Academic Content

The degree program will be composed of the following elements:

  • Foundational Courses in Law and Judaism. These will be selected from a broad menu of courses offered as part of the normal curriculum at both NYU School of Law and the Skirball Department of Hebrew and Judaic Studies at New York University’s Graduate School of Arts and Science. The specific choices will be determined by the student and his/her advisor on the basis of their background and experience in both disciplines.
  • Three obligatory Core Courses.  All M.S.L. students will be required to take three Core courses in Law & Jewish Civilization that will illustrate potential connections between the two disciplines.  The first Core course, entitled “Law in Jewish Civilization, Law and Jewish Civilization, Jewish Law and Legal Civilization,” will develop a sensibility to legal theory and philosophical investigations of Jewish Law. The Second Core course, entitled “’The Responsum’—An Anatomy of the Legal Decision in Jewish law,” will focus on legal process and legal realism in exploring Jewish Responsa.  The third Core course will introduce students to the sensibility of historical investigation.  For this course students will choose one of the following three options currently being offered in the Department of Hebrew and Judaic Studies:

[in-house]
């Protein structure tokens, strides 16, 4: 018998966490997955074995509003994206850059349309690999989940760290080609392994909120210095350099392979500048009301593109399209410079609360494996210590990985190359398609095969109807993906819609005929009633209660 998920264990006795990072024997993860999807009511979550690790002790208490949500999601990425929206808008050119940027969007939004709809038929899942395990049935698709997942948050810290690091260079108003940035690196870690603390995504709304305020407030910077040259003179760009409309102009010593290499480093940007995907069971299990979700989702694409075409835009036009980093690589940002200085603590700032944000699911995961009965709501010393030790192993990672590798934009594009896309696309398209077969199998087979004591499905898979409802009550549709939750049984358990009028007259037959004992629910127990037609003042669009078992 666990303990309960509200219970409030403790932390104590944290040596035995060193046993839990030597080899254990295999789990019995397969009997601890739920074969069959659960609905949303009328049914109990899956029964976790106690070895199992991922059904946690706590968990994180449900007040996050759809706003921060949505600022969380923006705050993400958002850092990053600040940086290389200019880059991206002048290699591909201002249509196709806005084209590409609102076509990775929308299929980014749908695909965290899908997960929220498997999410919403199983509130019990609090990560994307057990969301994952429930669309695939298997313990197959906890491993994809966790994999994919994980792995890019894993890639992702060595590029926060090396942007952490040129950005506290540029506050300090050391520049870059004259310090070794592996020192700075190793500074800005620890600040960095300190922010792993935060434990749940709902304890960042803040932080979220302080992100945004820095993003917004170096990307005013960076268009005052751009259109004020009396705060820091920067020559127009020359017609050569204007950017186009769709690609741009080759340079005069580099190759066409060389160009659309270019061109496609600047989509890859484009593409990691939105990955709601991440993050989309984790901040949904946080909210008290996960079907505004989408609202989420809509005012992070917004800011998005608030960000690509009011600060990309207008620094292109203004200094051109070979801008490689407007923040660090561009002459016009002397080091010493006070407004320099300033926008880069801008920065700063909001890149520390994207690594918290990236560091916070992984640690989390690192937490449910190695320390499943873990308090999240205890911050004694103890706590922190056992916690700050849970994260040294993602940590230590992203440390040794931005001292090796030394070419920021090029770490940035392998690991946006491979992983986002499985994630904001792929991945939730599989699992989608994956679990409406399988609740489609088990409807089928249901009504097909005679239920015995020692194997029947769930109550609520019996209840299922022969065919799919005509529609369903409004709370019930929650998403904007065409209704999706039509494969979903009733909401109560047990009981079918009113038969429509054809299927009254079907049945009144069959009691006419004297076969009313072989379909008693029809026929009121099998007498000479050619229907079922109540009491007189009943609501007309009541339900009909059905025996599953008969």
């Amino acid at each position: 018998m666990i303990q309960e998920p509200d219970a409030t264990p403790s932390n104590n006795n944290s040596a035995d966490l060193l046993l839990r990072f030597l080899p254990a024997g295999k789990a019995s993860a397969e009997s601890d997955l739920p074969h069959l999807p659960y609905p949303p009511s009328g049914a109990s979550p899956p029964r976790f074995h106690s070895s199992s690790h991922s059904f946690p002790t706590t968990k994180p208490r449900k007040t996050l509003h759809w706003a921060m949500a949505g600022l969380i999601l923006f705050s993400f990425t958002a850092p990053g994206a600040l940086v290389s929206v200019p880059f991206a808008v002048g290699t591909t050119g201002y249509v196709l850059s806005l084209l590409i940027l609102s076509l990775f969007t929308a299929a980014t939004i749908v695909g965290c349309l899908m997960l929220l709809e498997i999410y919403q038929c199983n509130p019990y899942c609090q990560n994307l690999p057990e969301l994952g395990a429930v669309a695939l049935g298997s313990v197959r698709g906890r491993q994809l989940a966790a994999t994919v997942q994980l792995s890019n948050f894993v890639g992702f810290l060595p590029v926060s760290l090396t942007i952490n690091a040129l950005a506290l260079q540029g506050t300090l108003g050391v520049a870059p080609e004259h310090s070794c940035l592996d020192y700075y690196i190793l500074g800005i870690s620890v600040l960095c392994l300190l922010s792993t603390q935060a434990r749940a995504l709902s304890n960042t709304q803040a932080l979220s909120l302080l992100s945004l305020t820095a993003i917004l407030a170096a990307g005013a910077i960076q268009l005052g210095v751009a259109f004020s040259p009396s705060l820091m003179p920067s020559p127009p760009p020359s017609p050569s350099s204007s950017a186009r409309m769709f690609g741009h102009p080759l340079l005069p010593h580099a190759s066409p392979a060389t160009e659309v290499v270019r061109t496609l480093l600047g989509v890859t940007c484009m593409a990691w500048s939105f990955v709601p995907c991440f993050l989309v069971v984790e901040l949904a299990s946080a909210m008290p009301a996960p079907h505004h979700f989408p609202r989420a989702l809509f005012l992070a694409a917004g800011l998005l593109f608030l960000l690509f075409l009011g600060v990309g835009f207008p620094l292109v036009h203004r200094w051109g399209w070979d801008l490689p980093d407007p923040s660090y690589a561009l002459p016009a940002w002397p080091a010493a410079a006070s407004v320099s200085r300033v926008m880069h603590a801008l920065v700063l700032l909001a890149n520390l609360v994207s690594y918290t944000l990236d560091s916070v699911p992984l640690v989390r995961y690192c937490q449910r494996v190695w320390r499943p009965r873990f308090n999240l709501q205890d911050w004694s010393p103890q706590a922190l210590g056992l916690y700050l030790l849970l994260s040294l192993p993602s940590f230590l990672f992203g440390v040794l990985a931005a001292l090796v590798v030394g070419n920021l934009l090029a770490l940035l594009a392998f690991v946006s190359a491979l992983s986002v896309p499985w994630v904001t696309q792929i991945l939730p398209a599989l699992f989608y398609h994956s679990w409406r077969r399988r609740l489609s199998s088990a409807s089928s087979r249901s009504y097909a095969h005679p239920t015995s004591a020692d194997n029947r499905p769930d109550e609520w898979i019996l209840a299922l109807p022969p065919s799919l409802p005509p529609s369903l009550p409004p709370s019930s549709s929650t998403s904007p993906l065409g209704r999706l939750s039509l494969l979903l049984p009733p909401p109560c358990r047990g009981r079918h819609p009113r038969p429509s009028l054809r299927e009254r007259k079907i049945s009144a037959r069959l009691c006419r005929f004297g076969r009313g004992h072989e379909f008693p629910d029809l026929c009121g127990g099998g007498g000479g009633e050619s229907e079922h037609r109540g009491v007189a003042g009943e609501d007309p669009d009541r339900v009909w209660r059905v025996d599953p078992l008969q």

• Readings in the Babylonian Talmud
      • History of Judaism in Late Antiquity
      • Modern Jewish Thought
    • Specialized Courses.  These may be selected from a menu of courses designed specifically for the Master’s in Law & Jewish Civilization. In 2010 these will include:
      1. Religion, Law, and Morality
      2. Messianic Torah: Hypernomianism and the Transvaluation of the Law
      3. The Halakhic System and Responsa Literature: Interpretation, History &Values
      4. The Image of God in Jewish Law and Philosophy
      5. Jewish Law and American Legal Theory
      6. The “Marginals” in Jewish Law: The Ill, the Insane, the Criminal and Others
      7. From Imperial Law to Law’s Empire: Transformative Phases in Early Jewish Jurisprudence
      8. Justice and Injustice in Biblical Narrative

Master Thesis. The thesis should be on a topic which combines law and Jewish civilization and corresponds to the interest and experience of the student.